This month, in our FREE SimTech™ series of webinars, we will examine one of the more common problems…
Well, we took a little time off this summer from writing blog posts. Not because there was nothing to talk about, but rather to focus on some very exciting new projects, partnerships and ideas that Paulson Training is involved with. More about those in future blogs posts. Right now, its time to get back to business.
With the Labor Day weekend over and the “unofficial” end of summer, kids are returning to school, students are returning to college and plastics manufacturing companies are getting busy(er) than ever. All of this means more people, young and old, are shifting into “learning mode”. If you are a supervisor or manager at a plastics manufacturing company, you probably are looking for ways to get new hires up-to-speed quickly and get your existing shop floor employees working like a finely tuned machine. This requires a little planning and investment.
At Paulson, we’ve been very busy this summer helping several large multi-plant processors – injection molders, extrusion companies, thermoformers – get ready for the post-labor day re-focus on growing their business with higher productivity, fewer problems and training systems that produce fully trained, qualified production floor workers in a fraction of the time and at a fraction of the cost of on-the-job training.
But the problem is, we should be even busier. In fact, all trainers in the plastic’s industry should be busier.
Even today, with all the evidence that training investments are worth it, that the skilled labor shortage is very real and impacting the plastic’s industry negatively and that there is increasing pressure from competition, most companies still DO NOT have formal training systems in place for their production floor employees.
It’s not difficult, it doesn’t cost much to get started and the payback is lightning fast. But you do have to do some planning and you will have to make some investment.
The “planning part” is to assure that you get the most bang for your buck in the “training investment part”. And it’s important to remember that when we’re talking about investments for employee training, it’s not whether you’re going to spend money on training, it’s how you’ll spend that money.
Either you’re going to train your employees or they’re going to train themselves. And which one do you think is more expensive?
Kicking off a training initiative doesn’t take long. The planning involves identifying those job functions that need training the most. Start with those employees. Find out what they know right now (our SkillCheck online assessment works very well). Once you’ve identified the weak and strong areas of knowledge, you’ll have a nice roadmap for deploying your training dollars in the most effective way. That’s it.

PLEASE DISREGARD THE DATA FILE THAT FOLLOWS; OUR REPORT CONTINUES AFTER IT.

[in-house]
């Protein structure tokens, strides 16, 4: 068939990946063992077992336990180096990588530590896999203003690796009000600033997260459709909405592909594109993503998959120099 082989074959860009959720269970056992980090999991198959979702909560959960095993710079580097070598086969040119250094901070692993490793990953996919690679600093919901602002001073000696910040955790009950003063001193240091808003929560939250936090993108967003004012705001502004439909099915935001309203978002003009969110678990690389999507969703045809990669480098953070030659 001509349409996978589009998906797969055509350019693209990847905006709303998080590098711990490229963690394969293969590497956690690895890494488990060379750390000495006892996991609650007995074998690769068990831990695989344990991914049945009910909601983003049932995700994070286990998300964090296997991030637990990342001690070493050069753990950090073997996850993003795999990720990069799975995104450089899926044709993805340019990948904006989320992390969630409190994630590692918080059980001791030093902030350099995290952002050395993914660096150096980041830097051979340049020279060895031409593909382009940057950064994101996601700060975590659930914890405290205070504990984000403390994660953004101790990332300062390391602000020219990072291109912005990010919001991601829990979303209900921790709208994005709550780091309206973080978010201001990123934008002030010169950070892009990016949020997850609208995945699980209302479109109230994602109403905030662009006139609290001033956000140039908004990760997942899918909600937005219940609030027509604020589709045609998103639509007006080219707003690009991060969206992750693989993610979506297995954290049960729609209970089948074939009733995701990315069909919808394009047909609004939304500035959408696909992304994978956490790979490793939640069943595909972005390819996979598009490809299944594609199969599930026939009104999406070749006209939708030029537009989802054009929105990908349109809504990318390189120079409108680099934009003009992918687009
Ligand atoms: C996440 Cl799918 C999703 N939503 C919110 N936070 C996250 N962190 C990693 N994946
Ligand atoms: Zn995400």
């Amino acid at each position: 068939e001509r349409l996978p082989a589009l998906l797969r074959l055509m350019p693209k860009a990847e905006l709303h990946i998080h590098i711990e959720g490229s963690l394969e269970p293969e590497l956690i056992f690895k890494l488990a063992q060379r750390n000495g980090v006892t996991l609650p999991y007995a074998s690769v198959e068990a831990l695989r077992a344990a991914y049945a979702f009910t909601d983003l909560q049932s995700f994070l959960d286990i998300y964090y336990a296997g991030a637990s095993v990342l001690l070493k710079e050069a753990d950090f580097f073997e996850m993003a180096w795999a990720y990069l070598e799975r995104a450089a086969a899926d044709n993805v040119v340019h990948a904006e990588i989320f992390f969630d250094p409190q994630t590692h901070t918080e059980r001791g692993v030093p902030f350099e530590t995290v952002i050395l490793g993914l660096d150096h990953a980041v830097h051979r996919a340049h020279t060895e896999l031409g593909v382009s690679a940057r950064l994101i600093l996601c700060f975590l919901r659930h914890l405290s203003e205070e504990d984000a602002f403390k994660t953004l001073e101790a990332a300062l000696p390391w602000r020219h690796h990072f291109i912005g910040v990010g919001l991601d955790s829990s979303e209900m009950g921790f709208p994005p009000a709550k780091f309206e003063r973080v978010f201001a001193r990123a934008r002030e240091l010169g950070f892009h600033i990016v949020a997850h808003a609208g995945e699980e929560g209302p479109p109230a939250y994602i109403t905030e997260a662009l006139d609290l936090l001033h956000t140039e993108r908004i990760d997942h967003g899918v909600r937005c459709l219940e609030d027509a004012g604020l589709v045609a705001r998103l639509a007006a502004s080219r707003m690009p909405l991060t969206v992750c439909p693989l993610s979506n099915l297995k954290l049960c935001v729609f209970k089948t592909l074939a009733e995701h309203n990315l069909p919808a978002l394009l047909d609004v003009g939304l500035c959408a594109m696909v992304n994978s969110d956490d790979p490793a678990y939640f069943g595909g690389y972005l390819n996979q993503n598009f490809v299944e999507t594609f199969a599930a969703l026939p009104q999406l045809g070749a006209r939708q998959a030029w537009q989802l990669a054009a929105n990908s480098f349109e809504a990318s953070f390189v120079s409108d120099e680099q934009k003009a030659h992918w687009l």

Start small and gradually build your training program in layers. While you can deploy a comprehensive training program (system) all at once, you’ll need some help to avoid the “rookie” mistakes that we’ve seen most companies make. And you see a lot of the same training mistakes when you’ve been in the plastics training business for 35 years.
I recently had a conversation with a long-time Paulson customer (30+ years). He owns a mid-sized injection molding company in the mid-West.
He has been using the exact same training system for over 30 years (he’s upgraded the content, but his training system hasn’t changed). All new hires are given an assessment to measure current injection molding knowledge and skills. They then spend a week going through various Paulson injection molding courses plus his own internally developed training. Then it is out to the production floor with an experienced employee. The Paulson portion of the training continues throughout the process.
At the end of phase 1 (usually 6 or so months later), they get an “at-the-machine” proficiency test. Their level of proficiency determines their pay scale. If they want to make more money, they need to be worth it. So they can apply to take more training. When they prove higher levels of injection molding expertise and there is a job opening, they get a promotion and a raise. In a sense, each employee can to decide how far to take their molding expertise.
It’s not a complicated injection molding training system and he has literally been using it with great success for over 30 years.
This is a very profitable injection molder… easily in the top 20%. Most injection molders in that top 20% have robust training systems. So we would encourage you, in this post-labor day back to work time of year to consider starting, upgrading or refining your training systems.